Kickstarter Donor

The thing to realize about analytics for who plays games – is that the data is the data without motivation. So for example, the analytics cited below all say women *generally* play mobile games. Why is that? What would happen if MMOs started marketing to women in that age demographic?

The current argument based on analytics basically boils down to this: “I told a bunch of the guys I was having a party. I didn’t tell many women, but I just assumed they’d show up if they wanted. But not many did, so women must not like these parties.”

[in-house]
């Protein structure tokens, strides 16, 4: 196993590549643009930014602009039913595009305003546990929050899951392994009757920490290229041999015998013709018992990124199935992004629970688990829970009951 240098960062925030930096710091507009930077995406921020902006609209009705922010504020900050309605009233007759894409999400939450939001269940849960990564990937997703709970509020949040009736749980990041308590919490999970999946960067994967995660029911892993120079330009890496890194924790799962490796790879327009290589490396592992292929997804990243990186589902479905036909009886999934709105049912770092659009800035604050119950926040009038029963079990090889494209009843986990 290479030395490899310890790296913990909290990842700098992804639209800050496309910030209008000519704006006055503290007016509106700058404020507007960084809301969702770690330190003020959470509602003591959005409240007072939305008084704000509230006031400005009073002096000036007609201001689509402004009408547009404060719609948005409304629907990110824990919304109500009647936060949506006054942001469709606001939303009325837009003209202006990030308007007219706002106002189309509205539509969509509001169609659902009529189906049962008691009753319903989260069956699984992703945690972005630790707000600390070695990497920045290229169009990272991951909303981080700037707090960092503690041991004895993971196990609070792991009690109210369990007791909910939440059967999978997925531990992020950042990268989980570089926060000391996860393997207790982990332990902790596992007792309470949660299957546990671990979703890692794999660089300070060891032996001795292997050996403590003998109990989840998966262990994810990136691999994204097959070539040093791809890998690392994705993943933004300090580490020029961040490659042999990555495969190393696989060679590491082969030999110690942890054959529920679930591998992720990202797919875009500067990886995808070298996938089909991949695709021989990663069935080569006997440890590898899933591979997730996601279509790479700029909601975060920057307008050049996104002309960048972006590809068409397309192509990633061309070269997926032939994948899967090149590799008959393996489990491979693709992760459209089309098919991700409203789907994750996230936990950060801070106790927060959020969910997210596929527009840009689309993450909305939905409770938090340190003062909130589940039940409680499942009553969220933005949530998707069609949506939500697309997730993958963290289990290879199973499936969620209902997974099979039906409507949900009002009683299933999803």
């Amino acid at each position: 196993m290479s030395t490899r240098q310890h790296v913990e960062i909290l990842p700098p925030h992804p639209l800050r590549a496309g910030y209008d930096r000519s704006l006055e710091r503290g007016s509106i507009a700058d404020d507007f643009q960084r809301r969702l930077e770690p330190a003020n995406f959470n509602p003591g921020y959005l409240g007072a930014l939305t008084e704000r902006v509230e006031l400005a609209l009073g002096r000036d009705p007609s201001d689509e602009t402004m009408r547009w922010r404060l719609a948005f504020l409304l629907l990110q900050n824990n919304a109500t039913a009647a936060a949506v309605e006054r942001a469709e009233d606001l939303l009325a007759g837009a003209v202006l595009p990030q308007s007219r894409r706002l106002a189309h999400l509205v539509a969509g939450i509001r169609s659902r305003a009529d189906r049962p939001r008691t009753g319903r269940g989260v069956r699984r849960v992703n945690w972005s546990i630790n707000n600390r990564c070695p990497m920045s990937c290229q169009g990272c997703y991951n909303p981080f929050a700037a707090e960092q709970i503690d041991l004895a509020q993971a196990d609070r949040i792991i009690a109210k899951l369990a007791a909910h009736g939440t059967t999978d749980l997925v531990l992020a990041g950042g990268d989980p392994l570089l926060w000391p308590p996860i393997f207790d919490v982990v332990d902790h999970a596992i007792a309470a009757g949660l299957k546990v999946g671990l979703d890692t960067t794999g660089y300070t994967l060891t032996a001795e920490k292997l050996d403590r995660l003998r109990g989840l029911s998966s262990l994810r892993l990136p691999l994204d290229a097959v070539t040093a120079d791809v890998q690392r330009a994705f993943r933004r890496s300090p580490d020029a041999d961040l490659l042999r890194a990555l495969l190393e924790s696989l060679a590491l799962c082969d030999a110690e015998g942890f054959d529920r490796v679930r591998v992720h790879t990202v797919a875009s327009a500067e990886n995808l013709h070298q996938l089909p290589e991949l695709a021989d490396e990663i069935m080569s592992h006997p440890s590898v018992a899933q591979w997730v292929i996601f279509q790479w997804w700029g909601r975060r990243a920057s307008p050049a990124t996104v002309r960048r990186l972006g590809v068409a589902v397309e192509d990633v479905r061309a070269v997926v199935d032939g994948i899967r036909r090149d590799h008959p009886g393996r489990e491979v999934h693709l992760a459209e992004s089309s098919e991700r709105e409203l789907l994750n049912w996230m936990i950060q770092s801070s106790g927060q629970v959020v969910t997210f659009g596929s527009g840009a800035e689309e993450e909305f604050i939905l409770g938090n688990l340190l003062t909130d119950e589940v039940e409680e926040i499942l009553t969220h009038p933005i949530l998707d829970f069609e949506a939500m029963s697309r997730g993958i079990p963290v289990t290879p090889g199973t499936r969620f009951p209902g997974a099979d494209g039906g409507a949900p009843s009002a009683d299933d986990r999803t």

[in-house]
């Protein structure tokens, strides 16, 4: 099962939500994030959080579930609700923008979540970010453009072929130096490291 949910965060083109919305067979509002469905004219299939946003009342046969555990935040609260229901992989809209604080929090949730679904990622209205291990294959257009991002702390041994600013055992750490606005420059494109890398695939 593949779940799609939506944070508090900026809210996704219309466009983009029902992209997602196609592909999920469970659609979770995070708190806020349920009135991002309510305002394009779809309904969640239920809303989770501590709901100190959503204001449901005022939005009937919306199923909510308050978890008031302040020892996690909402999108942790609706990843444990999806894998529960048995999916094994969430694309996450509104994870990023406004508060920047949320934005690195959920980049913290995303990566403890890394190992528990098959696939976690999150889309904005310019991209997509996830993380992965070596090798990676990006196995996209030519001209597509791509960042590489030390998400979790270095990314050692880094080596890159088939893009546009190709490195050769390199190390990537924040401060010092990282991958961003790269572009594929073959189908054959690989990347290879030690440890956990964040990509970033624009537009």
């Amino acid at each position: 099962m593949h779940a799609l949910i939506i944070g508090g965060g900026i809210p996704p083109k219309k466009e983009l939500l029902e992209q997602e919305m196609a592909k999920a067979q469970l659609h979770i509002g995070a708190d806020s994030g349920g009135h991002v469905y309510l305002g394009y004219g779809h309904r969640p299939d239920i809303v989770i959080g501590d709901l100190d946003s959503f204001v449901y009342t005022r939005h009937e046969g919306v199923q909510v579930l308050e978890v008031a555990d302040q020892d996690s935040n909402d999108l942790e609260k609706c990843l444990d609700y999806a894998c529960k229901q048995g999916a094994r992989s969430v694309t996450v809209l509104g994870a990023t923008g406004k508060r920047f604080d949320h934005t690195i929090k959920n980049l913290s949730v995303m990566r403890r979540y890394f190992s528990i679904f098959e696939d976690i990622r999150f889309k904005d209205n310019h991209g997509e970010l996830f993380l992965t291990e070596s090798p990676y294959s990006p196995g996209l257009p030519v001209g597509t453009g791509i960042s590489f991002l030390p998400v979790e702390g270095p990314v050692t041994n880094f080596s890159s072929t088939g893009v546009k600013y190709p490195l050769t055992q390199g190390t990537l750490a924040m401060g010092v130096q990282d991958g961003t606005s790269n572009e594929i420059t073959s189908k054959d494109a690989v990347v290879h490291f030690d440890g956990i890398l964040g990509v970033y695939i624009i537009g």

That’s the flaw in just using analytics – you take outcomes but ignore the actions (or nonactions) that might have contributed to those outcomes and then make grandiose statements about who likes what and how much.

How can anyone expect women to want to play games as a demographic when nothing in the game marketing even remotely implies there might be something they would enjoy?